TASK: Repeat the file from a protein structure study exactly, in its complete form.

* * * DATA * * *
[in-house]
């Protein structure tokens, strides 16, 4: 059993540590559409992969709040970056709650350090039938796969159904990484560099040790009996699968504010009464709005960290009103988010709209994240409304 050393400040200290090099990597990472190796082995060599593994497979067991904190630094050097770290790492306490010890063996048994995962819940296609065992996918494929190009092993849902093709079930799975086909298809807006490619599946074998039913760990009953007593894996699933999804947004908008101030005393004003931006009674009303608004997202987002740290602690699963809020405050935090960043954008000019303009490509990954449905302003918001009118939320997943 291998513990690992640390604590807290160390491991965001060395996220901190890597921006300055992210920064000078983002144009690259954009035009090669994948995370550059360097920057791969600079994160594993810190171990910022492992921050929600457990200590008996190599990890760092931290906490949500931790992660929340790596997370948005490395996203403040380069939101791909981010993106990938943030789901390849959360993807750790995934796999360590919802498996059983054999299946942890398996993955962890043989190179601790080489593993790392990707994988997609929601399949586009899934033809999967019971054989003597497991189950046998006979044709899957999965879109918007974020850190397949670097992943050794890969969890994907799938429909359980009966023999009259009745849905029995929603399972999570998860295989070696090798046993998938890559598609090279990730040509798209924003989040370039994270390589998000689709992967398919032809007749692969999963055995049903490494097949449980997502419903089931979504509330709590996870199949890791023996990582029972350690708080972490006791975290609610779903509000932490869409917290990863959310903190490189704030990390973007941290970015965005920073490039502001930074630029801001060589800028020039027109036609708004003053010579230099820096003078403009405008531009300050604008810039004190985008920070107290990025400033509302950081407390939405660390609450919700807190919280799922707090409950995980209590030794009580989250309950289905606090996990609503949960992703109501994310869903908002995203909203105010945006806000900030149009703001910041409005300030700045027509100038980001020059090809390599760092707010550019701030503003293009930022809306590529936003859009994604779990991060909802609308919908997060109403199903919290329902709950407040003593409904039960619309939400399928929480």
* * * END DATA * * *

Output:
[in-house]
């Protein structure tokens, strides 16, 4: 059993540590559409992969709040970056709650350090039938796969159904990484560099040790009996699968504010009464709005960290009103988010709209994240409304 050393400040200290090099990597990472190796082995060599593994497979067991904190630094050097770290790492306490010890063996048994995962819940296609065992996918494929190009092993849902093709079930799975086909298809807006490619599946074998039913760990009953007593894996699933999804947004908008101030005393004003931006009674009303608004997202987002740290602690699963809020405050935090960043954008000019303009490509990954449905302003918001009118939320997943 291998513990690992640390604590807290160390491991965001060395996220901190890597921006300055992210920064000078983002144009690259954009035009090669994948995370550059360097920057791969600079994160594993810190171990910022492992921050929600457990200590008996190599990890760092931290906490949500931790992660929340790596997370948005490395996203403040380069939101791909981010993106990938943030789901390849959360993807750790995934796999360590919802498996059983054999299946942890398996993955962890043989190179601790080489593993790392990707994988997609929601399949586009899934033809999967019971054989003597497991189950046998006979044709899957999965879109918007974020850190397949670097992943050794890969969890994907799938429909359980009966023999009259009745849905029995929603399972999570998860295989070696090798046993998938890559598609090279990730040509798209924003989040370039994270390589998000689709992967398919032809007749692969999963055995049903490494097949449980997502419903089931979504509330709590996870199949890791023996990582029972350690708080972490006791975290609610779903509000932490869409917290990863959310903190490189704030990390973007941290970015965005920073490039502001930074630029801001060589800028020039027109036609708004003053010579230099820096003078403009405008531009300050604008810039004190985008920070107290990025400033509302950081407390939405660390609450919700807190919280799922707090409950995980209590030794009580989250309950289905606090996990609503949960992703109501994310869903908002995203909203105010945006806000900030149009703001910041409005300030700045027509100038980001020059090809390599760092707010550019701030503003293009930022809306590529936003859009994604779990991060909802609308919908997060109403199903919290329902709950407040003593409904039960619309939400399928929480």